I’ve talked to you about comfort foods before. You know what I’m talking about—it’s the food you reach for when a situation seems totally overwhelming and you need something to eat…now. I’ve found that when you bake a comfort food it comes to have a totally different meaning. It slows down the process a little bit and allows you to appreciate what you’re making and eating.
My list of comfort foods could go on forever, literally. My list would start out with butter pecan ice cream, and carrot cake. Other items would include homemade apple pie, chocolate chip cookies, and peach cobbler. However, my true weakness is bread—of any kind.
Along with pastries, bread is one of those things I don’t have a great deal of experience with when it comes to baking. Working with yeast, proofing dough, and kneading without a stand mixer are all things that intimidate me. For Christmas, one of my friends got me a cookbook called The Art of Bread. After perusing the book, I settled on a recipe for biscuits that looked relatively good for a beginner. I made a few tweaks to turn them into a cheesy treat perfect for brunch or dinner.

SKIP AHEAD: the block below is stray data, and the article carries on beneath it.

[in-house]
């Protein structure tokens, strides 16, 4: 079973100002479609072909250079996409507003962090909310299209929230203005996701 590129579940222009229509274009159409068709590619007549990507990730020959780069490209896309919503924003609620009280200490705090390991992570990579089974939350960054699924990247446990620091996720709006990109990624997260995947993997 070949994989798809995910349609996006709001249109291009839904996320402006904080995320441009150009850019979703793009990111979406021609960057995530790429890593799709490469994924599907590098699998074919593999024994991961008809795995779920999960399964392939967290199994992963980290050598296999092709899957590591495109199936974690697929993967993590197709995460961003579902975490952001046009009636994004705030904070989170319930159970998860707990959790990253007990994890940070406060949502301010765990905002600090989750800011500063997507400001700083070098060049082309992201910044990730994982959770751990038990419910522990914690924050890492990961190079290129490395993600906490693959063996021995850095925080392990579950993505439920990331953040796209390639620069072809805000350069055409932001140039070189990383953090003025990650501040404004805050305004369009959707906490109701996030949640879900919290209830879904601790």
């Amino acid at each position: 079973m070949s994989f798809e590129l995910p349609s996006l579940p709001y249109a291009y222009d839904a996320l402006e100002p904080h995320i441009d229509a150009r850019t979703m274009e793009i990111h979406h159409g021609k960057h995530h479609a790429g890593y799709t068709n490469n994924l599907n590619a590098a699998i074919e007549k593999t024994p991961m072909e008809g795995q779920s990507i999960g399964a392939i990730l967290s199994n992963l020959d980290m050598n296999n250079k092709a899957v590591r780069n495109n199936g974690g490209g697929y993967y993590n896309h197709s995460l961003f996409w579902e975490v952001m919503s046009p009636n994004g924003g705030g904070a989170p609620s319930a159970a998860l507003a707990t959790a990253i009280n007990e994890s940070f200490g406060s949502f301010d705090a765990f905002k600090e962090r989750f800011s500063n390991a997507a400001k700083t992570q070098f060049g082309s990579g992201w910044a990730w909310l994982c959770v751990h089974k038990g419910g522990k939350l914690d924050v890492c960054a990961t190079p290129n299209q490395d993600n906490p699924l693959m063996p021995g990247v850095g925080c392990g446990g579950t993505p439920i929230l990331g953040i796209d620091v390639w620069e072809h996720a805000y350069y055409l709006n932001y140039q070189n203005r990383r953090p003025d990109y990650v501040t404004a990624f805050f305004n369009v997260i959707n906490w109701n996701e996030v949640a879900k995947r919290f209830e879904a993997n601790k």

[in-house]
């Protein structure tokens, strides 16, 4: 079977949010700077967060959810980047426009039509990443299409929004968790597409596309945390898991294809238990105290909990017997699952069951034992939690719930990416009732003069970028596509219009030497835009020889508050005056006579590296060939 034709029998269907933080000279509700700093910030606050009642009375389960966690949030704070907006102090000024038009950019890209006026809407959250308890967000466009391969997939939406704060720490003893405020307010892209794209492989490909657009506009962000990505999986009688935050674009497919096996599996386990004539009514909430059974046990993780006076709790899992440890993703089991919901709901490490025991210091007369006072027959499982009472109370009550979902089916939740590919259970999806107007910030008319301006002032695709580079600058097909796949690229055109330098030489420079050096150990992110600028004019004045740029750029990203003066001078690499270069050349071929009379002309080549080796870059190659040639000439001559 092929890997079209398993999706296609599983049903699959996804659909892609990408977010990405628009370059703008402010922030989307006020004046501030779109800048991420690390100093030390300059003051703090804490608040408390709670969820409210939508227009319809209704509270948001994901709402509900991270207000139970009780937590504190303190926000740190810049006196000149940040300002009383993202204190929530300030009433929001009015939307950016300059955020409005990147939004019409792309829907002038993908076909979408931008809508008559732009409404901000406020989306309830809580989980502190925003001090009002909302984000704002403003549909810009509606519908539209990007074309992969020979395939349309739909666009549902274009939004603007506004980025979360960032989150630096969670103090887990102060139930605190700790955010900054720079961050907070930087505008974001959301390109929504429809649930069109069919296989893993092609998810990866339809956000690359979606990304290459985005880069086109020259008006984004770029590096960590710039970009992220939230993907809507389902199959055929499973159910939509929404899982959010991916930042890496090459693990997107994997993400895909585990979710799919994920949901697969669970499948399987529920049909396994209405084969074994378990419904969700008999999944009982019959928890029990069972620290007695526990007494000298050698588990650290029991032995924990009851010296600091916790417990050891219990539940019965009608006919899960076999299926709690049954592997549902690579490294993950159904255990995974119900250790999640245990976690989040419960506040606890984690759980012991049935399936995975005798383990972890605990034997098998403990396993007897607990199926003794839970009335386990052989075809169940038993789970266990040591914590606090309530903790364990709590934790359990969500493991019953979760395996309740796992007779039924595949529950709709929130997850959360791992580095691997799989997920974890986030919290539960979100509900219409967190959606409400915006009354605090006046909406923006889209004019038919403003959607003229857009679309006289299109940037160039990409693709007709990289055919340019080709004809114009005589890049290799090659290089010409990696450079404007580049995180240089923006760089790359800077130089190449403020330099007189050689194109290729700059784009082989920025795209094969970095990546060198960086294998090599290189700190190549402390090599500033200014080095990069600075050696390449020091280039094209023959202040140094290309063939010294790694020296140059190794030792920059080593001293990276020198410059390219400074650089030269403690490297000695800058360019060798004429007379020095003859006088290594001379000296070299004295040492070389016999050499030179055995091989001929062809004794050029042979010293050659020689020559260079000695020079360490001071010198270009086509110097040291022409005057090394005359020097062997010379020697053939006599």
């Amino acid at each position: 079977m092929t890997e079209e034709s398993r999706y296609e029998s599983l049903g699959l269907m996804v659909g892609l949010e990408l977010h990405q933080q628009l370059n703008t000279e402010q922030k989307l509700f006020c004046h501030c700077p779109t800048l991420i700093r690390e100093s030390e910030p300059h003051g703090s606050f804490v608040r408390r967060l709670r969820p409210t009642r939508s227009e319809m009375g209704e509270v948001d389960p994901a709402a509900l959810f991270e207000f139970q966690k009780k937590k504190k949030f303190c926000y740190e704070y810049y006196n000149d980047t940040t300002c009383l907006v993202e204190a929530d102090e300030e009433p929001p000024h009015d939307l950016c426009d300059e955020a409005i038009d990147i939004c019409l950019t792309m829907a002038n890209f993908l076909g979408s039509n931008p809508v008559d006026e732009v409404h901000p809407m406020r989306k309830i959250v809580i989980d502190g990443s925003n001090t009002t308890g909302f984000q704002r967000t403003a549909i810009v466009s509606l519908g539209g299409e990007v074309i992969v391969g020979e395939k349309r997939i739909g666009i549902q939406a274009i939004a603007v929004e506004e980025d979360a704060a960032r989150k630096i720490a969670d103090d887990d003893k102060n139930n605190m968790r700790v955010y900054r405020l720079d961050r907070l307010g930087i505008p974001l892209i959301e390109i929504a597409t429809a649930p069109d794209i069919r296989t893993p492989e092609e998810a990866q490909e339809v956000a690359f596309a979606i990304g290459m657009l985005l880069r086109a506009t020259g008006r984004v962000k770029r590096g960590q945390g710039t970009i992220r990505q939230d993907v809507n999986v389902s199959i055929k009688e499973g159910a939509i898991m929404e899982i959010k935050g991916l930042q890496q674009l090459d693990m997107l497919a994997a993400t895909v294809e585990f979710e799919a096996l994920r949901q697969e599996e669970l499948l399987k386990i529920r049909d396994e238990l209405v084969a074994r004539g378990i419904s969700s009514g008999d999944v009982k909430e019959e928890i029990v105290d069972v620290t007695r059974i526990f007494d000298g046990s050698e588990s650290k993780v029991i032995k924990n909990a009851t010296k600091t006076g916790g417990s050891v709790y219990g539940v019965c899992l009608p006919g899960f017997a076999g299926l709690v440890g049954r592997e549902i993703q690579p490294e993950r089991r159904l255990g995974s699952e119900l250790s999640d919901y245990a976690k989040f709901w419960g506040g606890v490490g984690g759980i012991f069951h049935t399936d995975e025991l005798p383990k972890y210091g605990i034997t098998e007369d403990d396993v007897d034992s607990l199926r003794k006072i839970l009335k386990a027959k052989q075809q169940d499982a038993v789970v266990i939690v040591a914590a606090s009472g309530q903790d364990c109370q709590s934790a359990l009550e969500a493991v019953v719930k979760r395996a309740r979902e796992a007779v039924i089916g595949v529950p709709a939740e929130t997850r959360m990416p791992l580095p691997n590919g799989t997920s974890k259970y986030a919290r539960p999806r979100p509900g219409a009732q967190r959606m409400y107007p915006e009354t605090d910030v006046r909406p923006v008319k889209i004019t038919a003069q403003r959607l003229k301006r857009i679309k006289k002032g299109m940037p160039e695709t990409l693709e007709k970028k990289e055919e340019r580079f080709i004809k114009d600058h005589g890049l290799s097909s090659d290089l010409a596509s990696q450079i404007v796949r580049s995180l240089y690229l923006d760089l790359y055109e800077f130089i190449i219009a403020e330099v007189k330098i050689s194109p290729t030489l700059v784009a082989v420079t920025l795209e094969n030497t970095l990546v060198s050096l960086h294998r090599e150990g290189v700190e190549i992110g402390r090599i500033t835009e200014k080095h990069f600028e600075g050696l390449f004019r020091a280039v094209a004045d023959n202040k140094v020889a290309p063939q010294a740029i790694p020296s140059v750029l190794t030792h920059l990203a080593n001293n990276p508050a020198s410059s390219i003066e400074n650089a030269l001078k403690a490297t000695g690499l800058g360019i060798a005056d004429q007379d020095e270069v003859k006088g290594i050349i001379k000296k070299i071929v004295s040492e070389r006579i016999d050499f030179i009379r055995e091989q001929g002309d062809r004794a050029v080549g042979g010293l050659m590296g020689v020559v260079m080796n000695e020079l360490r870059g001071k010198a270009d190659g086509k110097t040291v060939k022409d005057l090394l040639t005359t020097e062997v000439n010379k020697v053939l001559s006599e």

1 3/4 cups all-purpose flour
1 tablespoon plus 2 teaspoons baking powder
2 1/2 teaspoons sugar
1/4 teaspoon salt
3 tablespoons vegetable shortening, at room temperature
4 tablespoons cold unsalted butter, cut into 1/2-inch pieces
6 ounces grated yellow cheddar cheese (about 1 1/4 cups)
3/4 cup whole milk
Garlic Butter Ingredients
3 tablespoons unsalted butter
1 clove garlic, smashed
1 teaspoon chopped fresh parsley
Position a rack in the upper third of the oven and preheat to 425 degrees. Lightly mist a large baking sheet with cooking spray.
Make the biscuits: Pulse the flour, baking powder, sugar and salt in a food processor. Add the shortening and pulse until combined. Add the butter; pulse 4 or 5 times, or until the butter is in pea-size pieces. Add the cheese and pulse 2 or 3 times. Pour in the milk and pulse just until the mixture is moistened and forms a shaggy dough. Turn out onto a clean surface and gently knead until the dough comes together. Do not overwork the dough or the biscuits will be tough.
Drop the dough onto the baking sheet in scant 1/4-cup portions, 2 inches apart, and bake until golden, 15 to 20 minutes.
Meanwhile, make the garlic butter: Melt the butter with the garlic in a small saucepan over medium heat; cook for 1 minute. Remove from the heat and stir in the parsley. Brush the biscuits with the garlic butter and serve warm.
Heather’s Helpful Hints
You may have been surprised to see that the ingredients called for vegetable shortening and butter (gasp)! Fat is essential for the lightest and fluffiest biscuits and both butter and shortening play different roles. While butter adds more flavor, shortening makes the biscuits more tender because it doesn’t contain water or milk solids.